Sphere – more officially called, by the sculptor, Grosse Kugelkaryatide (Large Spherical Caryatid) – “was the best known of his sculptures, though Mr. Koenig produced powerful memorials, including one at the former Mauthausen concentration camp in Austria” and another for the 1972 Munich Olympics massacre.
“‘He’s either going to be fantastic – or dead.’ That was the verdict of some of opera’s keenest vocal judges a decade ago when they awarded Michael Fabiano … a career-making win at the 2007 Metropolitan Opera National Council Auditions. [Now] he is one of the most exciting, sought-after singers in the world – but the fatalistic warning was still ringing in my ears a few Sundays ago when Mr. Fabiano, who likes to pilot planes on his days off, took me for a flight.” Michael Cooper white-knuckles it for us.
A visit to the building where the playwright and his six siblings grew up (Seven Guitars is set in its backyard), the neighborhood’s Catholic church, the house where Fences is set (and the film was shot), and other spots and scenes from Wilson’s Century Cycle.
It would be enough that he steered two of the country’s key public stations away from looming financial ruin, or that he’s the executive who made the young Ken Burns’s career possible. But Chamberlin, as founding chief operating officer of the Corporation for Public Broadcasting, actually ceded a huge piece of his own power by insisting that each individual public television station operate autonomously, independent of the PBS network.
“How much responsibility does Warhol bear for our culture’s shift from substance to flash, human interest to spectacle? How much responsibility does a mirror bear for whatever beauty or ugliness it beholds? Warhol loved both the heights and depths of American culture, and reflected it back at us through his work, which remains resonant to this day.”
Here’s the deal: “It’s not a given that he’ll remain on the industry’s radar for very long. That’s because to be a leading man in Hollywood requires more than just box office success, an award-winning list of credits, or even the esteem of your peers. You also (still) need to embody the American film industry’s narrow ideals of romantic masculinity.”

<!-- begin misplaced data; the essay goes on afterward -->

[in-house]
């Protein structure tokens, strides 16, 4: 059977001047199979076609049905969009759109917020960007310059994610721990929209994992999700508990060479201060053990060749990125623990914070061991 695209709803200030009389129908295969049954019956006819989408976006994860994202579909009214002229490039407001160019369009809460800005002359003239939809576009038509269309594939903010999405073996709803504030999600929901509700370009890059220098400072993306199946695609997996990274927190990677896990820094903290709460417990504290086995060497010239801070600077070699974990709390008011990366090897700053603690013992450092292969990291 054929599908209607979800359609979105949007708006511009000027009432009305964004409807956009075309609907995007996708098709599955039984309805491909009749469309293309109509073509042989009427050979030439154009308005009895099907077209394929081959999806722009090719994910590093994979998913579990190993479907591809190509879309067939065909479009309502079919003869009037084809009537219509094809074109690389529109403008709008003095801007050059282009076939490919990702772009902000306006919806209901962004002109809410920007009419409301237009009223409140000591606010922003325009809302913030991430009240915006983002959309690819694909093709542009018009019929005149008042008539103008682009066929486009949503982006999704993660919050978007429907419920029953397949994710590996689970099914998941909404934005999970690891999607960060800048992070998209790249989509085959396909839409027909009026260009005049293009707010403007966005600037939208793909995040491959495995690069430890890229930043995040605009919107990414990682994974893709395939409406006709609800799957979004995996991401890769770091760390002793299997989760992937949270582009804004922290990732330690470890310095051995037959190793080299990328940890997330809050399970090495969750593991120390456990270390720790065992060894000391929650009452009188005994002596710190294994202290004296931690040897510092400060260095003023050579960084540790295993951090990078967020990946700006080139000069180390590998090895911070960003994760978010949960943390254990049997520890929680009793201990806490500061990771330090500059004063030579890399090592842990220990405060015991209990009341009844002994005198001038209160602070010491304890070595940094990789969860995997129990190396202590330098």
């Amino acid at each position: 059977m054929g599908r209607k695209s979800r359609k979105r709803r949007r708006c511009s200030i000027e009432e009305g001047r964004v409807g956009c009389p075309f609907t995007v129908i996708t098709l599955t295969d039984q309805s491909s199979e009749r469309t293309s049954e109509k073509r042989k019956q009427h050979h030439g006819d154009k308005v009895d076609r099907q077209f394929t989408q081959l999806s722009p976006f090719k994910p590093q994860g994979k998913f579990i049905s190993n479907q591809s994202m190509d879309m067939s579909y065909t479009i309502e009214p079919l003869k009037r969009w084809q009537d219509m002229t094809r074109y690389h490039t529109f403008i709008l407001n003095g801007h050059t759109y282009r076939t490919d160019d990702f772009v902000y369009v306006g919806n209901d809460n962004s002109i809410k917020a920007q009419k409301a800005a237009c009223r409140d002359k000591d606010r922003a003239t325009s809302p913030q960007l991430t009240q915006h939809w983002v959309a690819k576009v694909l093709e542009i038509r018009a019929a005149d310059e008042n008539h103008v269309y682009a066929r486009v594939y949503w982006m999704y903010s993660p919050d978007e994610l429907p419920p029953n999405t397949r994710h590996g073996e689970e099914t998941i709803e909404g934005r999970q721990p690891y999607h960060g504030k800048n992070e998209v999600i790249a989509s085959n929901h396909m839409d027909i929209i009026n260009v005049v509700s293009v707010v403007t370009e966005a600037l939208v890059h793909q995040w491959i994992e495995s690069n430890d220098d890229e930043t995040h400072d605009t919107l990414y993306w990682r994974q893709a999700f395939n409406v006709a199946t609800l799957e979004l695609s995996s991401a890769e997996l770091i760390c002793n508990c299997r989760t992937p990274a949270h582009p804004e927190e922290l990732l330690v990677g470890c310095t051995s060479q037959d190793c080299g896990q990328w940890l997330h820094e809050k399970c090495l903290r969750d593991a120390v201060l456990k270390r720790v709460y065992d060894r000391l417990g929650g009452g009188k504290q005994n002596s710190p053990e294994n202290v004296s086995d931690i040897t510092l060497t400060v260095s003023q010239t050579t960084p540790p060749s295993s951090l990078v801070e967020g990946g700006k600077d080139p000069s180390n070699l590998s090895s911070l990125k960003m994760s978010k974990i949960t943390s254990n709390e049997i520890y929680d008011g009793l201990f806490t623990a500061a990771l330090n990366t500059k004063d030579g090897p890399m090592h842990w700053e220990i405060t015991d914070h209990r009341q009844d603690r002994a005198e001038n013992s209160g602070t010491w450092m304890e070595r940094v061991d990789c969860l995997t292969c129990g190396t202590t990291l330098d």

Jeanine Tesori, among the most-nominated composers in Tonys history, says music is where science and art meet.
The Emmy award-winning actor, co-star of “Apollo 13” and star of “Big Love,” died on Saturday, according to Rolling Stone. Tributes continue to come in from his shocked co-stars and directors.
In the States, until recently she’s been familiar mostly to art-cinema fans. But with this year’s Hollywood awards season, her cool, ambiguous, insouciant je-ne-sais-quoi has caught the fancy of the fashion press. Says Simon Doonan, “She has what the French used to call chien.” Ruth La Perla explores the mystique with the actress herself.
“Mr. Stevenson did not restrict himself to drawing cartoons at the magazine; he was one of the rare people there who wrote and illustrated articles, including Talk of the Town pieces. And, away from The New Yorker, he was the author or illustrator of more than 100 children’s books, as well as novels and an illustrated biography of Frank Modell, a fellow New Yorker cartoonist, who died last year.”
The Gehry-led course on design and architecture will be hosted by online education service Masterclass. The architect will be offering more than a dozen video lessons where he will teach “his unconventional philosophy on architecture, design, and art.” He will also be drawing on case studies, sketches and his “never-before-seen” model archive.
During the 1960s, his job was to churn out B-movies for the Nikkatsu studio; he livened them up with elaborate, sometimes surreal pop-art scenery and costumes (with performances to match). What’s now his most famous movie initially got him fired from the studio.
“For at least a month before his death, Warhol had been ill, but had done his best to keep up his usual exhausting pace. His terror of hospitals had prevented him from getting any serious treatment. Even once Warhol had finally ended up in the office of Bjorn Thorbjarnarson, a leading surgeon — he was known for treating the Shah of Iran — Warhol had begged for some kind of stay-at-home treatment. “I will make you a rich man if you don’t operate on me,” the artist had said, Dr. Thorbjarnarson recalled during my visit to his New Jersey home in 2014. (He is now 95 and lives in Florida.)”
“He puts his ear to my chest and listens to my heart and counts the beats. ‘Sixty-two,’ he says with a satisfied smile, and I can’t imagine anything more intimate.” Bill Hayes, partner of the late neurologist and author, shares snippets from the diary of their life together that Sacks convinced him to keep.